FOR SOMEONE BESTOWED with such a heavy mantle, Winfrey is astonishingly lighthearted. “I am probably one of the most content, peaceful people you will ever meet,” she says during a conversation in Los Angeles, a two-and-a-half-hour drive from her home in Montecito, a wealthy, tight-knit community of almost 9,000. Part of that contentment clearly stems from the fact that since 2011, when Winfrey shut down the show that made her fame and much of her fortune, she’s been released from the 15-hour schedule that defined her days for decades and is free to choose her projects. “The thing about her being so powerful is that she doesn’t have to tolerate what does not nourish her,” says DuVernay, who, in addition to being Winfrey’s director on Wrinkle and 2014’s Selma, developed the breakout television drama Queen Sugar for OWN. “She has the power and the ability to practice ultimate discretion. Whatever she wants to do she does. Whatever she doesn’t want to do she does not.” One of Winfrey’s first moves was to leave Chicago, which had been home for almost 30 years, and settle into her 65-acre West Coast digs. Aptly dubbed the Promised Land, the property features a view of the Pacific, a lavish rose garden and a teahouse where she reads the Sunday papers and, typically, three books a week. The first time Witherspoon visited Winfrey at the oasis she created, the actress burst into tears: “I said, ‘You did this,’ ” Witherspoon says. “You have to remember, she comes from nothing. She doesn’t take anything for granted.” In addition to the 60 Minutes gig and the new Wrinkle film (in which she plays the wise, celestial being Mrs. Which), Winfrey’s book The Wisdom of Sundays, based on her Super Soul Sunday conversations, debuted in October and immediately topped the New York Times bestseller list. In December, Discovery Communications paid $70 million to increase its stake in OWN, a top cable network for African-American women and one of the fastest growing networks for women in general. Winfrey’s Harpo Inc. will retain a significant minority interest in the media property, and she will continue in her role as CEO. By the time Smithsonian’s National Museum of African American History and Culture opened in 2016, she had given $21 million, the largest gift to the museum by a single donor, and last year the Oprah Winfrey Leadership Academy for Girls, the boarding school in South Africa to which she has contributed more than $150 million, celebrated its 10th anniversary. As for her current stress-free state, she says, “What a nice thing to come to. What if I’d been pissed off, if I’d left the show and been upset, trying to figure out the whys of life?” Clearly, she’s gotten something of a handle on the latter, though there were a few bumps in the road. Early on, she says, she realized she was absorbing the emotions of her guests on The Oprah Winfrey Show to an unhealthy degree. “It wasn’t just a show for me. It really was me being part of the human exchange, the whole human array of functions and dysfunctions,” she says. “I’d go home, and I’d be overwhelmed. I was getting sick. I had to learn how to put up just a little bit of a shield but also to be fully present through that veil.” In her 50s (she is now 64), Winfrey had a different kind of health scare when a thyroid issue went undiagnosed. “I thought I was dying every night, because I had heart palpitations,” she says. “I went to five different doctors, and each of them gave me a prescription for a different kind of heart medication, and it turned out I didn’t have a heart problem at all.” Her 50s also turned out to be the beginning of her current chapter. She refers often to what her late friend Maya Angelou said about the 50s being the decade when you become who you were meant to be. “There’s a quickening that happens, and your body, your hormones, everything is saying, ‘Hey, you don’t have as much time as you once had—let’s get on with it!’ ” she says. “You get to step into your true beauty, your true value, your true worth, without everyone else’s opinions and judgments of what you should be.” She was 57 when she stopped broadcasting The Oprah Winfrey Show and 62 when she shuttered Harpo Studios. Recently bulldozed to make way for McDonald’s global headquarters, the building had become something of a landmark in Chicago, a city she never truly got to know. “I’d get picked up at 5:30 in the morning in my apartment building’s garage, and then I’d be picked up at the studio at 8:30 at night,” she says. Weekends were spent in a nearby country house in Indiana, until, in 2001, while on a photo shoot, she discovered the place in Montecito (a town recently in the news for twin tragedies, the Thomas fire that destroyed scores of houses and the subsequent devastating mudslides that claimed at least 20 lives). IN 2016, when she heard DuVernay was filming Wrinkle in New Zealand, she all but leapt off the porch—but not necessarily to act. “She called me and said, ‘I hear you are filming in New Zealand, and I want to come hang out,’ ” DuVernay says. “I said, ‘That’s good because I was going to ask you to be in it.’ ” Winfrey, it should be noted, received an Academy Award nomination for best supporting actress in the first film in which she acted, The Color Purple, despite the fact that she’d never had formal training. “As an actor she has great empathy,” says DuVernay. “True actors, the best actors, actually become another person. Through the run of The Oprah Winfrey Show…she was practicing her craft, trying to walk in the shoes of another.” Though the director says Winfrey gets offered “everything to do with a woman of a certain age, black, white or otherwise,” she feels that acting is part of the Winfrey pantheon of talents that is most often overlooked. “When you think about her empire, you think of the show and all that,” DuVernay says, “but the acting would have been enough to have made her mark.” As in all things, Winfrey is mindful of her choices. “Her discernment in what characters she wants to lend herself to is very precise—Deborah Lacks, for example,” DuVernay says. (In The Immortal Life of Henrietta Lacks, Winfrey plays the daughter of an African-American woman whose cancer cells were taken from her without her knowledge or consent and have been used for important medical research ever since.) “That role really resonated with women in the black community, which is what her intention was.” With Wrinkle, her aim was to have a good time, and by all accounts she achieved it. “I can’t remember the last time I had that much fun,” Winfrey says. “We were fired up. We were alive in that trailer every morning. Reese was the DJ, playing all this old Southern blues music. We listened to more Sam Cooke than I’ve heard since I was a kid.” Not only did she adore New Zealand (“It resonated with me…. There’s a heightened sense of color there that feels like another vibration,” she says), she had a blast with the cast. Witherspoon—who hails from Nashville, where Winfrey moved when she was 14 (“I think Southern girls have a thing,” Winfrey says)—first met her co-star when she was promoting the 2005 film Walk the Line on The Oprah Winfrey Show. “She completely Oprah-Showed me! I burst into tears talking about my high school English teacher,” Witherspoon says. During the shoot, the two forged a different bond. “We had at least four hours doing hair and makeup every day, and Oprah could have had her own trailer,” the actress says. “But she decided she wanted to do it with Mindy [Kaling] and myself. She really is like your best friend. She’s relatable, she loves to have a good time, she loves to drink a margarita.” PLEASE READ THE REST OF THIS INTERVIEW IN WSJ (THE WALL STREET JOURNAL)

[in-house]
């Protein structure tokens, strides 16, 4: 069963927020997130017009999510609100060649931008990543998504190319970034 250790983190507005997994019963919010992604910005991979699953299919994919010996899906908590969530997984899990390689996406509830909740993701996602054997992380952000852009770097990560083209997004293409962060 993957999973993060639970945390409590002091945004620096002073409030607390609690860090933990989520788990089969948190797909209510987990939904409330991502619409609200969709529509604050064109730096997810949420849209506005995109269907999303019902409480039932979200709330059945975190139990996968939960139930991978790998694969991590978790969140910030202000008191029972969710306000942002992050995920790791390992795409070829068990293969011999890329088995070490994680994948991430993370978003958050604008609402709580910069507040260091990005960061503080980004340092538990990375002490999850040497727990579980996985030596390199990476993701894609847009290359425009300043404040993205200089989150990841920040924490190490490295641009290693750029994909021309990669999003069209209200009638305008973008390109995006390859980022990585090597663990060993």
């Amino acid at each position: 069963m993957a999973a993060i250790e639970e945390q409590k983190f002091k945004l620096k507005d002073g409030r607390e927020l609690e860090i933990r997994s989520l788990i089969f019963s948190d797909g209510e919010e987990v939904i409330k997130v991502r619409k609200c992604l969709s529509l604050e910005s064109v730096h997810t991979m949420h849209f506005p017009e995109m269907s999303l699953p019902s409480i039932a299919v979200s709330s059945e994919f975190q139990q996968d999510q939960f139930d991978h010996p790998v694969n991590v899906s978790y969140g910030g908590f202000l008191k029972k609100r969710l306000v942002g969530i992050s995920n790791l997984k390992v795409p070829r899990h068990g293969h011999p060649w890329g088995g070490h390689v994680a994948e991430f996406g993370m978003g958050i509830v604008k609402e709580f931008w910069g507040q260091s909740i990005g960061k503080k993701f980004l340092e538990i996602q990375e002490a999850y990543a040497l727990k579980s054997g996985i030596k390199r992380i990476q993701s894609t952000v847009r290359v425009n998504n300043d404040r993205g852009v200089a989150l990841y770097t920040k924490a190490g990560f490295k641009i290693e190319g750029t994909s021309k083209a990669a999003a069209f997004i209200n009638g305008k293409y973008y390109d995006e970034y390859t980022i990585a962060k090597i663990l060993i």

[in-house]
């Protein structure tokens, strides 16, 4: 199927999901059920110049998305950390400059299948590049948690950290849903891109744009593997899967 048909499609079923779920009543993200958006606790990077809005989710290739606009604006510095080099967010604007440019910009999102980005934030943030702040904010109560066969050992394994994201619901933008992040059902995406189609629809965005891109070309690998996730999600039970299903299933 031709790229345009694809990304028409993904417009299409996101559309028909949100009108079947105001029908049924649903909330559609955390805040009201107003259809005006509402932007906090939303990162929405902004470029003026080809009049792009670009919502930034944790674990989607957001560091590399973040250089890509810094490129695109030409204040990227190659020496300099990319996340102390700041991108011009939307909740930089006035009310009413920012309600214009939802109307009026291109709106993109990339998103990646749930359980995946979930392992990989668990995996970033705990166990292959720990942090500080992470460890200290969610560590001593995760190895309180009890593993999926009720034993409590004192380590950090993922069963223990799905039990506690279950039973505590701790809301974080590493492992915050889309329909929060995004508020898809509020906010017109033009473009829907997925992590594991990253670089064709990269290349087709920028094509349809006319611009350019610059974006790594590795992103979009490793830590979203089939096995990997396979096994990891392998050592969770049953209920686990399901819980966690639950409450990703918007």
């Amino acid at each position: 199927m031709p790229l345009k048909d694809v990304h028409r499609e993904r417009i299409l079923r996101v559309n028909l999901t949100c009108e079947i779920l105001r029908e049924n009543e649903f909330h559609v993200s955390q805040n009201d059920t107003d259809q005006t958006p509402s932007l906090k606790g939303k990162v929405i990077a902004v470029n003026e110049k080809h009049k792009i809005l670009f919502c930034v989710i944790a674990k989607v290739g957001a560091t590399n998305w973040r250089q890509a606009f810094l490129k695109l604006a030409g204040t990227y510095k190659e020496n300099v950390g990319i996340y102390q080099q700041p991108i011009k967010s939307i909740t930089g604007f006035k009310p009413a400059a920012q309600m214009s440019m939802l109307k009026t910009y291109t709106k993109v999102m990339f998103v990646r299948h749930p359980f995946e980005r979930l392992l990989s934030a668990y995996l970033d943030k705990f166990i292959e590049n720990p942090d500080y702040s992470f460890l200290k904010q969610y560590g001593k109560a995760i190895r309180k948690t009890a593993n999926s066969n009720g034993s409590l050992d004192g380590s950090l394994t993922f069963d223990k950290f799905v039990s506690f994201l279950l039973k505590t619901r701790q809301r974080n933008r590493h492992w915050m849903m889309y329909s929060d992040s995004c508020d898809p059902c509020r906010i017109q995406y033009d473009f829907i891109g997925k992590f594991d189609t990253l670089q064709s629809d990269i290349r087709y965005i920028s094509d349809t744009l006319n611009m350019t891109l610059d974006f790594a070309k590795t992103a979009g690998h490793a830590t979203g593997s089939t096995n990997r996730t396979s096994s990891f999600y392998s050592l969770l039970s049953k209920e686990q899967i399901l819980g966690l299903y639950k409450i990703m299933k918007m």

Wright on How She Became Shuri, Wakanda's Brainy Princess n Wakanda, the fictional African utopia of Marvel's Black Panther, the monarch is a king named T'Challa, but women really run the kingdom. They are the healers, the scientists, and the warriors in this high-tech haven—sometimes all three. And amid a cast stacked with powerhouse actresses like Angela Bassett, Danai Gurira, and Lupita N'yongo, newcomer Letitia Wright makes a strong and surprising impression as T'Challa's younger sister, the princess Shuri. "Wherever the good stories are, I'm trying to place myself there," Wright tells me succinctly. The 24-year-old actress, who was born in Guyana in South America and raised in London, certainly has an eye for material: She's having a breakout year on the strength of parts in sci-fi projects like Black Mirror and Steven Spielberg's forthcoming fantasy epic Ready Player One. Her gravitation toward prestige fantasy projects wasn’t intentional. Indeed, Wright is quick to mention intimate indie films like Juno or Ratcatcher, Lynne Ramsay’s first feature, as among her favorites. For the moment, though, “[Sci-fi] is where I find the good stories, really,” she says. Letitia Wright as Shuri, in scientist mode. Clearly, audiences agree: Black Panther has smashed advance ticket sales records, and is poised to become Marvel’s next hit franchise even before its release. In Wright’s star turn in the film, she plays a brainy, charming scientist equally capable of wielding a weapon as well as a wit that’s sharp enough to puncture the vibranium seriousness of her older brother, the king and titular Black Panther (Chadwick Boseman). Wright is already getting numerous mentions as one of the film's scene-stealers—even if, as she says, "I’m not really wanting to be famous." Thoughtful and soft-spoken, Wright counts herself an admirer of actresses like Naomie Harris, as well as Viola Davis for her dedication and “just telling the truth all the time.” Wright remembers growing up in Guyana for its sense of community, but it was when she moved to London that she decided she wanted to act. She became determined to embark on this path after seeing the 2006 film Akeelah and the Bee. “I wanted to tell stories like that," Wright recalls. "I wanted to be captured in a weird camera thing that records.” As a teenager, she quickly landed roles on television shows like the British cult comedy Cucumber and its companion series Banana, as well as a starring role in the 2015 film Urban Hymn. After her early brushes with success, though, Wright went on a hiatus from acting when barely out of her teenage years. “I was pretty much obsessed with acting, and it became my world,” she explains now. “It became what I used to be happy.” Faith, however, is what ultimately centered her. “I said, ‘Okay, Jesus, I’ll try you,’ and I haven’t looked back since,” she says. “I don’t really consider myself religious. I view it more as a relationship," she adds, with a laugh. "And if anyone thinks that’s weird, then okay." It's useful to be able to ground oneself as an up-and-coming talent, not least of all on a blockbuster Marvel set. "With Black Panther, it was like stepping up to the plate, working crazy hours, and still bringing your best to the table every time,” Wright recalls. She notes that filming her role in Ready Player One, which she wrapped just before Black Panther, gave her an insight into the intensity of a big-budget production—and how the greats do modesty. She remembers meeting Steven Spielberg in person for the first time: “He can still humbly come up to someone who he doesn’t know, and say, ‘Hello, my name’s Steven,'" she says. "And to me that was just a really dope moment.” And now in warrior princess mode.